As it is now, there are millions of unemployed people chasing hundreds of thousands of jobs. In many areas there are literally hundreds of applicants for every single menial low paid job. Once you recognise that there are more unemployed people than there are jobs, and that this is a result of deliberate macroeconomic policies, you must recognise that it is the system, not the unemployed people themselves that is to blame for high levels of unemployment.

It will only be when the public put pressure on the state to abandon the defunct neoliberal pseudo-economic theories that demand a constant pool of unemployed people, that full employment will return.

If full employment ever does return, and there are once again plenty of vacancies for everyone who wants to work (like there were between the early 1950s and the mid 1970s) then feel free to return to getting angry at the minority of people who still choose to be unemployed when there are plenty of jobs to go around, but until then, perhaps you should use your brain a bit, and direct your anger at the real culprits.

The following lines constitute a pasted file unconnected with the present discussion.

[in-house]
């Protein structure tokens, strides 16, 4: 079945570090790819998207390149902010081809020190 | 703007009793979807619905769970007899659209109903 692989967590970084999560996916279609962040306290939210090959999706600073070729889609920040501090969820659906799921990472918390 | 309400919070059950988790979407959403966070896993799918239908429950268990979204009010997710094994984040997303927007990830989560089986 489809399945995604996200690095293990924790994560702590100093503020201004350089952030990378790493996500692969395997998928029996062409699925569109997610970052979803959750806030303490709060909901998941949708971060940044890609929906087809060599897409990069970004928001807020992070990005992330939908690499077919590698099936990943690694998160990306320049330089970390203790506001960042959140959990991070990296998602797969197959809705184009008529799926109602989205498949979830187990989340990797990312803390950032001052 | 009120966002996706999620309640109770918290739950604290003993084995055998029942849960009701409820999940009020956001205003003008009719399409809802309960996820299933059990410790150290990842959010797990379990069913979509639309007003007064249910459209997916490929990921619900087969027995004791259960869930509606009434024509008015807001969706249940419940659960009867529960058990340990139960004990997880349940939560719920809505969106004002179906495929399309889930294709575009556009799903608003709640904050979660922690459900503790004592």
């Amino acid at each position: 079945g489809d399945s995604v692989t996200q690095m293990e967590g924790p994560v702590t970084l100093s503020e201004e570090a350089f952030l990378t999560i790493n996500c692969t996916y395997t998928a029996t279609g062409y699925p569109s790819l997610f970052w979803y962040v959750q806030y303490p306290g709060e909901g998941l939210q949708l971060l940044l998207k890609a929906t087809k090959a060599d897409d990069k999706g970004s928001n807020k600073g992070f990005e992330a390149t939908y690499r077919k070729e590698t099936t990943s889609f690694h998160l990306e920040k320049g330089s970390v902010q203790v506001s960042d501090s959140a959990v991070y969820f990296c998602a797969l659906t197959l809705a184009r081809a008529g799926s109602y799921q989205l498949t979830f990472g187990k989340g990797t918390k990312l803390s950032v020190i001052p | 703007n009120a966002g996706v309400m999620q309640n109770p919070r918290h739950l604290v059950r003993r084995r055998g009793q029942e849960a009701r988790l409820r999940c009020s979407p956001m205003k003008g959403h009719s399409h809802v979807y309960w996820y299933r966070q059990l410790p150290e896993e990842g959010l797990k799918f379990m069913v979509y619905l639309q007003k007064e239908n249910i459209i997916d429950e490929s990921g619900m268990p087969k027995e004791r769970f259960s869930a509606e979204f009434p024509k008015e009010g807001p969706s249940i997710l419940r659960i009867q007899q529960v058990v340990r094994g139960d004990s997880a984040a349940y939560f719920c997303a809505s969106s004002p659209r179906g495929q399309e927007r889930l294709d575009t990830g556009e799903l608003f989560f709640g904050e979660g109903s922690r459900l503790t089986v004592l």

Orwellian "help"

The Tories like to create the absurd narrative that their forced labour schemes help the "lazy scroungers" to get "valuable work experience", however many people who were forced onto Workfare schemes were made to quit their education, training or voluntary sector work in order to do menial tasks for no pay at all (often at at foreign owned corporations like Poundland), thus reducing their employability and simultaneously taking a job doing menial work that THE COMPANY SHOULD HAVE BEEN PAYING SOMEBODY ELSE TO DO.